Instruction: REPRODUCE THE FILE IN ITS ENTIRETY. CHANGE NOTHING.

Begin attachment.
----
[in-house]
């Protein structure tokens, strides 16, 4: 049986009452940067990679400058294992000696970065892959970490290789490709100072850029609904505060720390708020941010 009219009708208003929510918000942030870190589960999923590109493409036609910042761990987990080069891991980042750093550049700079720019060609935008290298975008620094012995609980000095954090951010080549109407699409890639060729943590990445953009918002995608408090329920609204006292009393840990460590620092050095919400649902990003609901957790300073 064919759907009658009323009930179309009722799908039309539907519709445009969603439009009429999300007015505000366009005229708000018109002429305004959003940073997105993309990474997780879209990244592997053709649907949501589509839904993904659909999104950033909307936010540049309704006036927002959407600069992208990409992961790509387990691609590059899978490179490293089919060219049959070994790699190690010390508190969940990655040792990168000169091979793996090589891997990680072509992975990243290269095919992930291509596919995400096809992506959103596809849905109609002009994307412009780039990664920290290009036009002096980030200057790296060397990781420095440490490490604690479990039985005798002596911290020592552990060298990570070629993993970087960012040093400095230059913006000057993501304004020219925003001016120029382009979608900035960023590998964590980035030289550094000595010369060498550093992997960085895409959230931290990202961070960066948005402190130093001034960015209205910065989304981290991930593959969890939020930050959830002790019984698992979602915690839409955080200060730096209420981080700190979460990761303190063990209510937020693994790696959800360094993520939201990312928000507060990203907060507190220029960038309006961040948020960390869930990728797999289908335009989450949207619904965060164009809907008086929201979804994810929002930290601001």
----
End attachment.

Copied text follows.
[in-house]
């Protein structure tokens, strides 16, 4: 049986009452940067990679400058294992000696970065892959970490290789490709100072850029609904505060720390708020941010 009219009708208003929510918000942030870190589960999923590109493409036609910042761990987990080069891991980042750093550049700079720019060609935008290298975008620094012995609980000095954090951010080549109407699409890639060729943590990445953009918002995608408090329920609204006292009393840990460590620092050095919400649902990003609901957790300073 064919759907009658009323009930179309009722799908039309539907519709445009969603439009009429999300007015505000366009005229708000018109002429305004959003940073997105993309990474997780879209990244592997053709649907949501589509839904993904659909999104950033909307936010540049309704006036927002959407600069992208990409992961790509387990691609590059899978490179490293089919060219049959070994790699190690010390508190969940990655040792990168000169091979793996090589891997990680072509992975990243290269095919992930291509596919995400096809992506959103596809849905109609002009994307412009780039990664920290290009036009002096980030200057790296060397990781420095440490490490604690479990039985005798002596911290020592552990060298990570070629993993970087960012040093400095230059913006000057993501304004020219925003001016120029382009979608900035960023590998964590980035030289550094000595010369060498550093992997960085895409959230931290990202961070960066948005402190130093001034960015209205910065989304981290991930593959969890939020930050959830002790019984698992979602915690839409955080200060730096209420981080700190979460990761303190063990209510937020693994790696959800360094993520939201990312928000507060990203907060507190220029960038309006961040948020960390869930990728797999289908335009989450949207619904965060164009809907008086929201979804994810929002930290601001």